The workshop experience…

Writing is a lonely experience, even within a group of writers responding to a prompt. The next step after creating a message is to send it out into the world. Smoke signals rise. In our writers’ workshops, we delve deep into the reader experience. Working with a fellowship of other dedicated writers is far superior to asking your friends or relatives to read your latest work. You can expect constructive criticism, positive encouragement, and worthwhile suggestions in a Green Mountain Writers Workshop. For several years, I have been leading a Friday Morning Open-Genre writers’ workshop. Each week, we meet to review work submitted by 2-3 of the participants. The writer is placed in a virtual box, while the rest of the participants discuss their work as if the writer is not present, MFA style. There are some terrific works that evolve through constructive feedback.

In January, 2021, I launched this writers’ community with the intention of providing a safe web space where members can share their work in a secure folder, discuss the work privately on Zoom, and share comments with each other before and after the sessions in a members-only Discussion Board. I wanted some walls to protect the shared work and to restrict access to the discussion board to participating workshop members only. On the other side of the wall, I wanted to launch a public, online, literary review where members could publish their work.

About the Green Mountain Writers Review…

It has long been my intention to launch a populist writers’ review containing works derived and developed within our workshops. There are more than enough elite literary reviews. I wanted to provide an alternative, a forum where any of the participating members can decide when they are ready to publish their work and interact with their readers. There is no judgmental review process other than that of the individual writers themselves. I believe we exist to empower each other. 

On August 23, 2021 we published the premiere issue of the Green Mountain Writers Literary Review: The Tarot, Issue #1.

…on my intentions, motives, and views on creating a community of writers.

Stephen Kastner, founder Green Mountain Writers Review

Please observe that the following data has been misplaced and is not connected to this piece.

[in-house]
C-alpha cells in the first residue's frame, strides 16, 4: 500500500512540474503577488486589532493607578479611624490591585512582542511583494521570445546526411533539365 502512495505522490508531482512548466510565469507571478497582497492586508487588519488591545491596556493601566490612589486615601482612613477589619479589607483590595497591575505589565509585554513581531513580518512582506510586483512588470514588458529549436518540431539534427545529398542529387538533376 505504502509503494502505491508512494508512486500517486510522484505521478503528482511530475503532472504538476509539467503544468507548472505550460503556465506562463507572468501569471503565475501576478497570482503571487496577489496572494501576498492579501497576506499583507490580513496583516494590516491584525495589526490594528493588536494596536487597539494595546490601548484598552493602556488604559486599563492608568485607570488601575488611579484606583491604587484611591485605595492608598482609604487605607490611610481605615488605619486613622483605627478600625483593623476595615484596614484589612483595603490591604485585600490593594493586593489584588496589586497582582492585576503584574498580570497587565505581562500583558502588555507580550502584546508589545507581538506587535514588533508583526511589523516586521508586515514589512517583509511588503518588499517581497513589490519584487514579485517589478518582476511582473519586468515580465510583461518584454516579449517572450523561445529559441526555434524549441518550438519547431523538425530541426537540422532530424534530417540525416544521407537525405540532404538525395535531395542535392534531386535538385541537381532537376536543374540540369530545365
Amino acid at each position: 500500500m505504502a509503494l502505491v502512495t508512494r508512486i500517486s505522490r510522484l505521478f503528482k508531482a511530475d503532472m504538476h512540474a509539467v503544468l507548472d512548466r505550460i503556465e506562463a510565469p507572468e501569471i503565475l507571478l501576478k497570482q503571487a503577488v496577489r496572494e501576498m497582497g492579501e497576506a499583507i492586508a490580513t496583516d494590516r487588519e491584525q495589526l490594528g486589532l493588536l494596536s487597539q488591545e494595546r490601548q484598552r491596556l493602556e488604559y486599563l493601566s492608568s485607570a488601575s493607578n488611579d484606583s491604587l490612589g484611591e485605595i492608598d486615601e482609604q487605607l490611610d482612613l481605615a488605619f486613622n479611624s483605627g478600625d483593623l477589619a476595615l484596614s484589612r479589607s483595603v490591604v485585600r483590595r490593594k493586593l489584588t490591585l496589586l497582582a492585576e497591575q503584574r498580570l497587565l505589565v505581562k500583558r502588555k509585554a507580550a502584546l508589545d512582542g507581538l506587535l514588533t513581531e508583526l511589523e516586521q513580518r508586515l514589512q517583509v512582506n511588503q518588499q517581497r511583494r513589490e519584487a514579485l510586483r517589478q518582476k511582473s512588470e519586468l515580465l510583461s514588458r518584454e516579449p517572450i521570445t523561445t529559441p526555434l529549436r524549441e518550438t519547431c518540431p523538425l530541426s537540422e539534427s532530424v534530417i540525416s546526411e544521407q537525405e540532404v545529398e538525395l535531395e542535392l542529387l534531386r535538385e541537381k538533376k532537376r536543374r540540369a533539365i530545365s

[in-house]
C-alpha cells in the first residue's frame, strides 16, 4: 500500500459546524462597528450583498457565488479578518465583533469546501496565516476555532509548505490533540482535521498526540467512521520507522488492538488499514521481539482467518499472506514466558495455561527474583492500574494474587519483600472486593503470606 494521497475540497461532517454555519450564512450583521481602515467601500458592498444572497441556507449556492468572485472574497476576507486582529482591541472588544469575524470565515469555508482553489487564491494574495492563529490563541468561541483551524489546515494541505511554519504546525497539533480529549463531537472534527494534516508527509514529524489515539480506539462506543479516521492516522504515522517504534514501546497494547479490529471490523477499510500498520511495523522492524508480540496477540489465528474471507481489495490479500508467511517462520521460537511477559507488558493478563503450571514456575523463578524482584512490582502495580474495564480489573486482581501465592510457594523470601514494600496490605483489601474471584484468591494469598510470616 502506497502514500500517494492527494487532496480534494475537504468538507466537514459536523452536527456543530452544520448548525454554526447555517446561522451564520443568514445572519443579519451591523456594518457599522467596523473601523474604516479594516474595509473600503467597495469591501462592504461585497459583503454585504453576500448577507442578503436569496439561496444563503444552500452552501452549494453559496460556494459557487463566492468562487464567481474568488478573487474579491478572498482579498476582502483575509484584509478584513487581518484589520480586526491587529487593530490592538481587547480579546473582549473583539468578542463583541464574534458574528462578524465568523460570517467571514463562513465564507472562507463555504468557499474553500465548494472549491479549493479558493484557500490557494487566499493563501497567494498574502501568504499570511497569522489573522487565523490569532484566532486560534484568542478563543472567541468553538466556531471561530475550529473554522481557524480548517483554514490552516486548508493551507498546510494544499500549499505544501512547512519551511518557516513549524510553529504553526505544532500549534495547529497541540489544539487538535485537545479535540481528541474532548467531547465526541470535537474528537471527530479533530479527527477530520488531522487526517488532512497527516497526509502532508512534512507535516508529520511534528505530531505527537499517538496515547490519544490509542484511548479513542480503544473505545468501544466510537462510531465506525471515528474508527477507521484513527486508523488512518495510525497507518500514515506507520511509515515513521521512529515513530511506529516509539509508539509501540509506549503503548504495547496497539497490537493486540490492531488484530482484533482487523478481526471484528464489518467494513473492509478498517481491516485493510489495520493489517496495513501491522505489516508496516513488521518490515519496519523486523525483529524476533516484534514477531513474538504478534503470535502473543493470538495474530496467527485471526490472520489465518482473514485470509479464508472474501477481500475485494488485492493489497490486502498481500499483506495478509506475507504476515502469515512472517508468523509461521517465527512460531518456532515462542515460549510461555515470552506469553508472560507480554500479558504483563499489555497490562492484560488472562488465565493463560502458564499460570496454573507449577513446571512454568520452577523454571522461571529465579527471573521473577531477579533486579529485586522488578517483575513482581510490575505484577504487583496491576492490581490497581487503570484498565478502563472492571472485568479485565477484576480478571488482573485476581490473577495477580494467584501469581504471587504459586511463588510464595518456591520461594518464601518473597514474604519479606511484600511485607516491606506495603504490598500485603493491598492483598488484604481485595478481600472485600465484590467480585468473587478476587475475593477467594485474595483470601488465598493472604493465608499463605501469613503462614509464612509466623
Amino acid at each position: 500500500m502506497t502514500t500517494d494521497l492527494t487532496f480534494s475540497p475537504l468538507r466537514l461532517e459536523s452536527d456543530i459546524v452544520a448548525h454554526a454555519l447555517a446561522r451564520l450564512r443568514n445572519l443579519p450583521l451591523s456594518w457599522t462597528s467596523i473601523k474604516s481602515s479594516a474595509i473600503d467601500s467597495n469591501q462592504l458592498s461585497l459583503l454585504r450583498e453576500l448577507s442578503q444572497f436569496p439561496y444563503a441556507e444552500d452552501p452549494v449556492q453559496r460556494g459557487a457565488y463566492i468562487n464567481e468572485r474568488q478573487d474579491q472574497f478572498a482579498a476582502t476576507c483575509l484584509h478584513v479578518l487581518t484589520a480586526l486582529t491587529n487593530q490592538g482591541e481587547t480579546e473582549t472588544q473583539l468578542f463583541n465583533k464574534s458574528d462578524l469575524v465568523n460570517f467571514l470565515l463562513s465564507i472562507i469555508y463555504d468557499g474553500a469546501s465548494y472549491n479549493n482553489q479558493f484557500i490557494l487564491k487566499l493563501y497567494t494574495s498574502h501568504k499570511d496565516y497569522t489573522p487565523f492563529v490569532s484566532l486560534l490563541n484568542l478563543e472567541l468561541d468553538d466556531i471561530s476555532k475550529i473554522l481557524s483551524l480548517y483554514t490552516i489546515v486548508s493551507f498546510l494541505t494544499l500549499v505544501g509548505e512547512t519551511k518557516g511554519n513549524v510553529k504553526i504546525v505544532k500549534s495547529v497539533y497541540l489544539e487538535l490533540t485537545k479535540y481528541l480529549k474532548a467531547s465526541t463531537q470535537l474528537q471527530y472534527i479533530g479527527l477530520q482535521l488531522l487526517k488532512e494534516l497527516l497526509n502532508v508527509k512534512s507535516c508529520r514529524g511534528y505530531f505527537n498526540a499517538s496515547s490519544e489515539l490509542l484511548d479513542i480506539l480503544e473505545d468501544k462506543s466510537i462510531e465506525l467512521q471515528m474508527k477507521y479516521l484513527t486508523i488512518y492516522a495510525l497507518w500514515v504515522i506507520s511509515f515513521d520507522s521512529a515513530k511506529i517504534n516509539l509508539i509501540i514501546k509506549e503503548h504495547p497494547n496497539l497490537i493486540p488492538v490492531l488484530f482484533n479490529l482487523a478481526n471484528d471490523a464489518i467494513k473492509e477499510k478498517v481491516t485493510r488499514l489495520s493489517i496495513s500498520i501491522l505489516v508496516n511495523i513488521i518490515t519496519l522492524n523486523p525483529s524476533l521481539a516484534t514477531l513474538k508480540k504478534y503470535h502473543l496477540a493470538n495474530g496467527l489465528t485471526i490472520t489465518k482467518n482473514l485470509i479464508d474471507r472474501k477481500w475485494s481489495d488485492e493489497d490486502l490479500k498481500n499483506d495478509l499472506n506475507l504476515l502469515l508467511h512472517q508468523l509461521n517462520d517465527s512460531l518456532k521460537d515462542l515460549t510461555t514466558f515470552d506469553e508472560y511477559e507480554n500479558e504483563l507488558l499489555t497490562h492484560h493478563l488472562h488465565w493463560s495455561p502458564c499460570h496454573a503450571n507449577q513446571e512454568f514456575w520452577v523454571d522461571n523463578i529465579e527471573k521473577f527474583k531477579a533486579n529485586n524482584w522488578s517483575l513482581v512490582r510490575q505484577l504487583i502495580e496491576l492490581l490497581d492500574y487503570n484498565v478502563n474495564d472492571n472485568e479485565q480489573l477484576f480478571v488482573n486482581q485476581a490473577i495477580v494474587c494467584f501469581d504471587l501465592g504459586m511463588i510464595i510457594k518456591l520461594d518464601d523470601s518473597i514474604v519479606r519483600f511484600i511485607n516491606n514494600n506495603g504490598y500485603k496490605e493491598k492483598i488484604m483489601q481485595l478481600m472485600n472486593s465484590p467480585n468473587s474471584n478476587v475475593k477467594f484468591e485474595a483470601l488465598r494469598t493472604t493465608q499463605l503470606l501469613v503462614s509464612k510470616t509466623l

Piloting the Zoomiverse

Writing is now a daily habit of mine, like coffee, reading, eating, and exercise. But, it wasn’t always the way I started each day. I was only a daily writer when I did it for a living as a photo-journalist back in the ‘80s. I have a stack of spiral binders, sketch books, and manila folders full of random bursts of personal journaling. I read Stephen King’s On Writing and felt shame to think I could never measure up to his standards regarding the time he spent writing each day. Then, I read From Where You Dream: The Process of Writing Fiction by Pulitzer Prize-winning author Robert Olen Butler. In Chapter Two, he talks about getting into the zone.

“…after you wake up, don’t read the newspaper, don’t watch CNN; if you have to pee don’t pick up the back issue of The New Yorker in the basket nearby. You go to your fiction writing without letting any conceptual language into your head.” Later in the chapter, he describes a process he calls dreamstorming. “It’s a funny state. It’s not as if you’re falling asleep at your computer, but neither are you brainstorming. You’re dreamstorming, inviting the images of moment-to-moment experience through your unconscious. It’s very much like an intensive daydream, but a daydream that you are and are not controlling. You let it go, but it’s coming through language that you’re putting on a screen, so there is some intervention on your part, and yet the essence of it—that rainy street and that dog barking and the lamplight—are nothing you’re going after consciously. The state of communion with your unconscious—the zone I’m trying to describe—is absolutely essential, absolutely essential to writing well in this art form.”

I tried Butler’s suggestion one morning. Good things came from it. I did it the next day, and the next. Before I knew it, a habit had formed. This is now the way I start every day. It’s not a discipline as Stephen King suggests. It’s a pleasure that I claim for myself each day, a sense of personal autonomy. This is my time and I will; not relinquish it to appointments or other obligations. I owe a few hours each and every day to myself, first and foremost, and you do too.